This was the inspiration for pretty much every DJ-driven party that followed, and many credit it as being the birthplace of modern nightlife. But the Loft, famed for its transcendence-through-music ethos, came into being in humble fashion in 1970—as a rent party for David Mancuso’s Broadway loft. Eventually, through Mancuso’s unparalleled music selection (his reverence for the art form is such that he didn’t mix the records, preferring to let them play from start to finish without interruption) and the love and togetherness that defined the Loft’s vibe, the soiree entered the history books as one of the best parties ever. More than four decades later, Mancuso’s still at it, tossing the occasional Loft in the East Village (as well as London and Japan), where revelers who have been with him since the beginning dance next to younger folks hungry for some gravitas in their nightlife.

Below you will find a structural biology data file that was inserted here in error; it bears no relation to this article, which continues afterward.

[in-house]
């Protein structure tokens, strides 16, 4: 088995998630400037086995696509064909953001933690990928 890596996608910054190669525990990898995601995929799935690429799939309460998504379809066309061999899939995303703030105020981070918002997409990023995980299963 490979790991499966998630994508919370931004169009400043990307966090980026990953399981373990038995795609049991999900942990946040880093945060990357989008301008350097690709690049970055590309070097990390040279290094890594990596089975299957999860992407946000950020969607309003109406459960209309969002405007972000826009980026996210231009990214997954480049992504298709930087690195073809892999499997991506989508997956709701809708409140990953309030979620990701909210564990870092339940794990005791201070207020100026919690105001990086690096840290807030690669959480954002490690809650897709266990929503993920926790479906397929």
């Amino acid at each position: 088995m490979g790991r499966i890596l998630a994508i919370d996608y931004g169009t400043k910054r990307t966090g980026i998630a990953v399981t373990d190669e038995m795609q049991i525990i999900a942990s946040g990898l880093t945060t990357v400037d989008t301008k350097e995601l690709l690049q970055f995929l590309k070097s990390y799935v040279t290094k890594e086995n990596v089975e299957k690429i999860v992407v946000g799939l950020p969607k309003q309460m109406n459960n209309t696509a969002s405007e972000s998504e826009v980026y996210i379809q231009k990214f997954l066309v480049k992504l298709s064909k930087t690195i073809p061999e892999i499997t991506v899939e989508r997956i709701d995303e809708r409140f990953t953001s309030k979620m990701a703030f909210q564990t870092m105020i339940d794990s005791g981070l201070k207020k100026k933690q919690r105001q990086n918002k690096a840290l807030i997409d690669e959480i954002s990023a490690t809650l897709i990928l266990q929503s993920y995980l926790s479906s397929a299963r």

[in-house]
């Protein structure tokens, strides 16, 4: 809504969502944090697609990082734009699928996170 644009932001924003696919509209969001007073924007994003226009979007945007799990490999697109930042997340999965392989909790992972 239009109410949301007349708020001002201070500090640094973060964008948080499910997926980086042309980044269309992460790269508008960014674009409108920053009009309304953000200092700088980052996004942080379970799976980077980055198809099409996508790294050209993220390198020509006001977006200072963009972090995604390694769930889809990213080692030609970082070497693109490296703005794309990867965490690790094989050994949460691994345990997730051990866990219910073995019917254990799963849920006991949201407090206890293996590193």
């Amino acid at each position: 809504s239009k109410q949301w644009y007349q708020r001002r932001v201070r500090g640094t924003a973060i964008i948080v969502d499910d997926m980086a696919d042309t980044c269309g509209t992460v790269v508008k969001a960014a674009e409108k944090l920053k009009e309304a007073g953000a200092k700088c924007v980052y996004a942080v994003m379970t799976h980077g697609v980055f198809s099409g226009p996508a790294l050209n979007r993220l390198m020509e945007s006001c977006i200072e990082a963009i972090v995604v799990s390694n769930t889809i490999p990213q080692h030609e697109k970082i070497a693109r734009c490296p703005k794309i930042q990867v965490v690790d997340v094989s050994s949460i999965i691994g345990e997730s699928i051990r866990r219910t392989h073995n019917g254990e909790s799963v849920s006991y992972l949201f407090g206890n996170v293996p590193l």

Colleen “DJ Cosmo” Murphy, DJ and coproducer of the David Mancuso Presents the Loft compilations: “The reason the Loft parties have lasted so long is that they focus on the fundamentals of a great party, but they execute them in the highest-quality way. For instance, you have the highest-end sound system for a party in the world. It enables people to hear music in the clearest way possible, and they can immerse themselves in the music in a deeper way. And there’s the music: One of the things that David is always trying to do at the Loft is to enable people to hear music in the way that the artist intended. The point is to have a deep emotional experience with the music, as opposed to having DJs’ egos involved. That’s why there’s no mixing. You really have to choose quality songs that are great from beginning to end and that tell a story in themselves. And then there’s the atmosphere, which really allows people to let it all hang out. It’s kind of a hippie vibe, where people from all different parts of society can hang out. One of the reasons David started the party was that he was really interested in civil rights; it was really about mixing different groups of people: race, sexuality, economic class—it doesn’t matter. For a lot of parties, it’s all about commerce—but the Loft has a warm, loving atmosphere. That’s why the Loft is still here.”